The first stop is the Caribbean where he’ll play in the upcoming CPL for the Barbados Tridents
“It’s a new innings for me,” Patel told ESPNcricinfo from Arizona, where he is representing the New Jersey Blackcaps, a club side, at a weekend tournament. “It’s been a different sort of a journey. Starting with the highs of the Under-19 World Cup, then the frustration of not finding a place as a wicketkeeper and then moving four teams [Gujarat, Tripura, Goa and Baroda] within India for opportunities.
“All this is bound to happen when there’s stifling competition, so I’ve got no complaints. I’m blessed to have played for India at a world event – few get that chance. So I’m moving on with happy memories. All my paperwork with the BCCI is complete. I’ve sent in my retirement letter. So the India chapter of my cricket career is over. If I return, it’ll only be to train here for a month or so every year when it’s snowing back in the US.”
Patel isn’t a stranger to America though. He is a green-card holder – meaning he can live and work there permanently – having spent considerable time in the country since 2010. His family had migrated from Gujarat to Pennsylvania and currently lives in Easton, where his father runs a gas station, and the plan of having a better life has worked out well.
“Yes, having played for 12 years in India, to suddenly pack up and leave can be intimidating,” he said. “But since my family was already here and they have set themselves up here, the decision was somewhat easier than just having to turn up here and look out for yourself. I’d been doing that in India for a decade now – living there to just play cricket and come back here during the off-season. I’d spent nine months of lockdown last year here, and I’ve been back here since April. Also signing up with MLC was a surety that I’m part of a system here.”
Patel’s cricket career in India was at best a stop-start affair. After becoming a breakout star at the 2012 Under-19 World Cup along with Unmukt Chand, B Aparajith and Sandeep Sharma, to name a few, Patel had to contend with the frustration of being in the reserves for a better part of a few years at Gujarat, where their captain Parthiv Patel was the first-choice wicketkeeper.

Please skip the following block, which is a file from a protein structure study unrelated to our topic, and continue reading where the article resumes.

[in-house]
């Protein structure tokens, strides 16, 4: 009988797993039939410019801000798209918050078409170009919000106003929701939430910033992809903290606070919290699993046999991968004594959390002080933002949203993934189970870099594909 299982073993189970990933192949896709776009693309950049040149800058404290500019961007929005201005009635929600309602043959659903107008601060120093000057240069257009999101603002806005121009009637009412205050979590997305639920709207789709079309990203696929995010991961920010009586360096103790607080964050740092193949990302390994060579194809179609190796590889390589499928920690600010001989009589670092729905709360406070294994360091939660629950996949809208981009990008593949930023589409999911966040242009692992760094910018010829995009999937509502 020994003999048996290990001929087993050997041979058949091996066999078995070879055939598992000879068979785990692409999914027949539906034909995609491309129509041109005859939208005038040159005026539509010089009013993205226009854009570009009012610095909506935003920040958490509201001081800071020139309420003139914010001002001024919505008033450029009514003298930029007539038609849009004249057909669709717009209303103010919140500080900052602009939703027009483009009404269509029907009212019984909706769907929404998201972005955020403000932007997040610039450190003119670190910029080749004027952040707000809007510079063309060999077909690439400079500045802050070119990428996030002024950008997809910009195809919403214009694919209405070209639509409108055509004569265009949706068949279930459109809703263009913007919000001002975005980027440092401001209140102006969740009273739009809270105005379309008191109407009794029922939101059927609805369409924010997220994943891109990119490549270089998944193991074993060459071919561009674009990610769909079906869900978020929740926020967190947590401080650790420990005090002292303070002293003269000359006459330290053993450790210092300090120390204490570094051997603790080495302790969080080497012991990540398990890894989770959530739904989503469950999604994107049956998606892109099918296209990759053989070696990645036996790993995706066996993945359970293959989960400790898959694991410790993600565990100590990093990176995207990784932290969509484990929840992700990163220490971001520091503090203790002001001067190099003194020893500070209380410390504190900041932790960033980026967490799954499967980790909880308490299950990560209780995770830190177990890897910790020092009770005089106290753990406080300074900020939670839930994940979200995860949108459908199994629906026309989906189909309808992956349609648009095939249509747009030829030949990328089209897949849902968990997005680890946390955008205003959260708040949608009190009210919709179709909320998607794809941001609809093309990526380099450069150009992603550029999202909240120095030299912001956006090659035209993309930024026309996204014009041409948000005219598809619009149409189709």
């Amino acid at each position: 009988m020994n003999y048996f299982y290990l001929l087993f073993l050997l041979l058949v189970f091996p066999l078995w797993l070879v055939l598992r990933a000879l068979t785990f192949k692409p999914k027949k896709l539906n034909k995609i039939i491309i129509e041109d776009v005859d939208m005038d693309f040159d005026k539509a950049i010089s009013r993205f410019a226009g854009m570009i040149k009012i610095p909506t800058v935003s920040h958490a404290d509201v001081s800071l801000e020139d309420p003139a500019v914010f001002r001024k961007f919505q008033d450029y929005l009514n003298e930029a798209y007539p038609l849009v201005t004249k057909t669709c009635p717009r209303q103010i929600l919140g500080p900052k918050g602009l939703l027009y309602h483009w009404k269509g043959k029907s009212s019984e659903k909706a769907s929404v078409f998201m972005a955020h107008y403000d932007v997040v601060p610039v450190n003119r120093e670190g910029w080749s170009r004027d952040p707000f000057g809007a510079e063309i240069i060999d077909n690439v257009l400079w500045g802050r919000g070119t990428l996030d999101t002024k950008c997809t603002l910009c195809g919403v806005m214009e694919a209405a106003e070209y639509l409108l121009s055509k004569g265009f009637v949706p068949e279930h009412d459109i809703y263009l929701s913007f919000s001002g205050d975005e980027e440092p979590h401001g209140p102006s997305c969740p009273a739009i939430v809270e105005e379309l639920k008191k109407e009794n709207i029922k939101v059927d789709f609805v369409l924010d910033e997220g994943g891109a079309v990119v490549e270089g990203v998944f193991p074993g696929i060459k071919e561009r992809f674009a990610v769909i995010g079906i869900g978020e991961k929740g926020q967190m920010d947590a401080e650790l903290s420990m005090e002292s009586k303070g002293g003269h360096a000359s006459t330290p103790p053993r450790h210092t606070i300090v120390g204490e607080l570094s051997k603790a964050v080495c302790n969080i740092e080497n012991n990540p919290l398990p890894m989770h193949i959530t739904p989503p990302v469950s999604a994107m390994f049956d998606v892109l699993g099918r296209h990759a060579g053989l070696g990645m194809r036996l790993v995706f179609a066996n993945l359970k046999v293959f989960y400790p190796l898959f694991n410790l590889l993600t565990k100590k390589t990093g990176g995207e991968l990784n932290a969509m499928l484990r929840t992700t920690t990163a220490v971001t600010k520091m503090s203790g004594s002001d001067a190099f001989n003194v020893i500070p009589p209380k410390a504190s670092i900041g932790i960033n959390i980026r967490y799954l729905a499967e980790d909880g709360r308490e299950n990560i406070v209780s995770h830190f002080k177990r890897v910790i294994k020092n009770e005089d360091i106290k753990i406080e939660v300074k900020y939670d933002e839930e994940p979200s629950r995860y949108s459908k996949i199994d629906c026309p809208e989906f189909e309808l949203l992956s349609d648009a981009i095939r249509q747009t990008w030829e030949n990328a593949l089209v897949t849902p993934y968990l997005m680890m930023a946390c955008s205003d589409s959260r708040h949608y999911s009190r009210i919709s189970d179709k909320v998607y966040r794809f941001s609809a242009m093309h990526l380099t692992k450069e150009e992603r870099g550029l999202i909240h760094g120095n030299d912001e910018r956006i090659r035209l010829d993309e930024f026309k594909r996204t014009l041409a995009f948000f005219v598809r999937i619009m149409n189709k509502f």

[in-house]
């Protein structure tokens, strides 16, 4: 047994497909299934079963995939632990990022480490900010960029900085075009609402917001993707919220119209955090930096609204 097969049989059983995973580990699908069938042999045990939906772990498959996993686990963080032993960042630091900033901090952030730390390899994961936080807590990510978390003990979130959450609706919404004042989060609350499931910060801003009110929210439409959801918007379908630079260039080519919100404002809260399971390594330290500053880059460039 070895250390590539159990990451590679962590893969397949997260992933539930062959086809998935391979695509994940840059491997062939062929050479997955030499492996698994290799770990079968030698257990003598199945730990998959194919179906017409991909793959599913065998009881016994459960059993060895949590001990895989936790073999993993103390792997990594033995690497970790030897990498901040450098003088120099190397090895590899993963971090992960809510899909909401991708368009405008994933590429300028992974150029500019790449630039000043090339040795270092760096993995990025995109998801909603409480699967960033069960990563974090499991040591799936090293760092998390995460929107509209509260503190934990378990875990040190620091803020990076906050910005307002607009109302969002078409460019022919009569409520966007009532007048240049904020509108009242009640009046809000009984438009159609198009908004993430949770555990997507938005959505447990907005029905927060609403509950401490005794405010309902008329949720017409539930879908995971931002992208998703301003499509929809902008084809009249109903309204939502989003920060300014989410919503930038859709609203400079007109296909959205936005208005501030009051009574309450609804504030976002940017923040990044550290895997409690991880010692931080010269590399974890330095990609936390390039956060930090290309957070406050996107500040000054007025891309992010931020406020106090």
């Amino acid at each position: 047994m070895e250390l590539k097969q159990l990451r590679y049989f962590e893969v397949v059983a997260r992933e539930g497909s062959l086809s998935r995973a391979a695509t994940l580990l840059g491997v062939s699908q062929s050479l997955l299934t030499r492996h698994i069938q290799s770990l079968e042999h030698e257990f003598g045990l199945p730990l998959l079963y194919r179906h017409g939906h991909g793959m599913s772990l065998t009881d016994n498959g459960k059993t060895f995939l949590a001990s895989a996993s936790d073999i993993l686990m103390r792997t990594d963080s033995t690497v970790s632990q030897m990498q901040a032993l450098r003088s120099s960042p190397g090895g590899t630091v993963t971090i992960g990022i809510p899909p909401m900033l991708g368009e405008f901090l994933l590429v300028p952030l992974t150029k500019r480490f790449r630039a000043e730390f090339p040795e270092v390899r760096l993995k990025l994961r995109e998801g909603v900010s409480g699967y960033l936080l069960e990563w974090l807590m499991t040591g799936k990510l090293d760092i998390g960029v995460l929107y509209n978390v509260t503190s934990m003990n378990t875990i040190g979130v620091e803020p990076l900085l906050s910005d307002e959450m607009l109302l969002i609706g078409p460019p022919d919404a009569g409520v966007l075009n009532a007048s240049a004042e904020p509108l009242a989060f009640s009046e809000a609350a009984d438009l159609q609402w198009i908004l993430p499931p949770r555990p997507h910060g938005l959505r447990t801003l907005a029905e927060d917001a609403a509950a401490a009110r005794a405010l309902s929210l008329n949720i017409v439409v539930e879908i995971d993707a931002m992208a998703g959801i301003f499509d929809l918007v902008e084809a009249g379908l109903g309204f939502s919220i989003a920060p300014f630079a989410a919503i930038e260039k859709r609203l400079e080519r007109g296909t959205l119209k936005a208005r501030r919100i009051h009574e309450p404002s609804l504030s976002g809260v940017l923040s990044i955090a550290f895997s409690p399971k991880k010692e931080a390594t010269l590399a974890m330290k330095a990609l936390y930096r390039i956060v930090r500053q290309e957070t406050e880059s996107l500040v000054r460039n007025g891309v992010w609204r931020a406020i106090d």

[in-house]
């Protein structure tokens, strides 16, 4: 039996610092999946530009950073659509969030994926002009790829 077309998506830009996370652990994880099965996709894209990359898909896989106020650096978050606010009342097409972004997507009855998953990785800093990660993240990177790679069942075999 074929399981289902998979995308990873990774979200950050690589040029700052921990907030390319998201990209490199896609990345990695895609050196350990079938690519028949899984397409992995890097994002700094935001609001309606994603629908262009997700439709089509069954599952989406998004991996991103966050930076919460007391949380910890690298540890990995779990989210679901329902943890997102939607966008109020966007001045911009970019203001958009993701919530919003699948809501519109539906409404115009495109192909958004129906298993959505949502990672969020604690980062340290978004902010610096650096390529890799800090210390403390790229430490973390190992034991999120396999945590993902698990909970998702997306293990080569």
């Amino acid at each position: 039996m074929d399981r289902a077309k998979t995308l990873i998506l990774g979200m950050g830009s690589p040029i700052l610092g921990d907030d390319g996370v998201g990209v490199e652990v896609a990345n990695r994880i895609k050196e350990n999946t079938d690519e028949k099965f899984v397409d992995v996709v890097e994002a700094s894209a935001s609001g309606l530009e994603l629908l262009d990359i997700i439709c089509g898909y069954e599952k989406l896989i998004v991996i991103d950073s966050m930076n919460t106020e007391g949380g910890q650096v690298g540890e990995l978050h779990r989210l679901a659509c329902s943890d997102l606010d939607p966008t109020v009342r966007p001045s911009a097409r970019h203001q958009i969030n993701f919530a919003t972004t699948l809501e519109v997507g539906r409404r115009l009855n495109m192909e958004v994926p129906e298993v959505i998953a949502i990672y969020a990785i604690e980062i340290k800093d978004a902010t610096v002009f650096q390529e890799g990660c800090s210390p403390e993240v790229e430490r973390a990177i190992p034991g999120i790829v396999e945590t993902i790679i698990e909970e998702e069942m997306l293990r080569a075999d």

This frustration of not getting a regular berth in the team then took him to Tripura for three seasons. When their new administration opted not to have Patel as a “guest player”, he moved to Goa. Ahead of the truncated 2020-21 season, he signed with Baroda, so that he could play with a “better team”.
In all, Patel finished his India chapter with 3278 first-class runs in 55 games at an average close to 40, including 11 centuries and 14 half-centuries. He also featured in 43 List A matches and 28 T20s, scoring 1234 and 708 runs, respectively. Coincidentally, Patel’s final first-class and List A appearances in India came against Gujarat, his original team, in 2020 and 2021, respectively.
“No doubt I’ve moved around teams, but I only did that because I didn’t want to stagnate and get opportunities wherever I could,” he said. “I didn’t get picked in the IPL either, so I had to find ways to keep the wheel turning. I’ve had good stints at all the team’s I’ve represented. Tripura and Goa were challenging because I was playing for teams wanting to prove themselves.”
Patel must now spend three years in the USA – including at least nine months in a year – to become eligible to qualify for the national team. He should be eligible to play for USA “if everything goes to plan” in late 2022, by when he will be 29 with “my best years ahead of me”.
“I spent a bit of time at the national camp, met JAK and the others,” Patel said. “They have been pretty welcoming of me and the decision I’ve taken to try and forge a career here. I still must score runs, perform well and do everything asked of me to get selected. Mere eligibility doesn’t guarantee anything, but I’m willing to put in the hard work and try and carve out a second coming of sorts in my career in America.”
Shashank Kishore is a senior sub-editor at ESPNcricinfo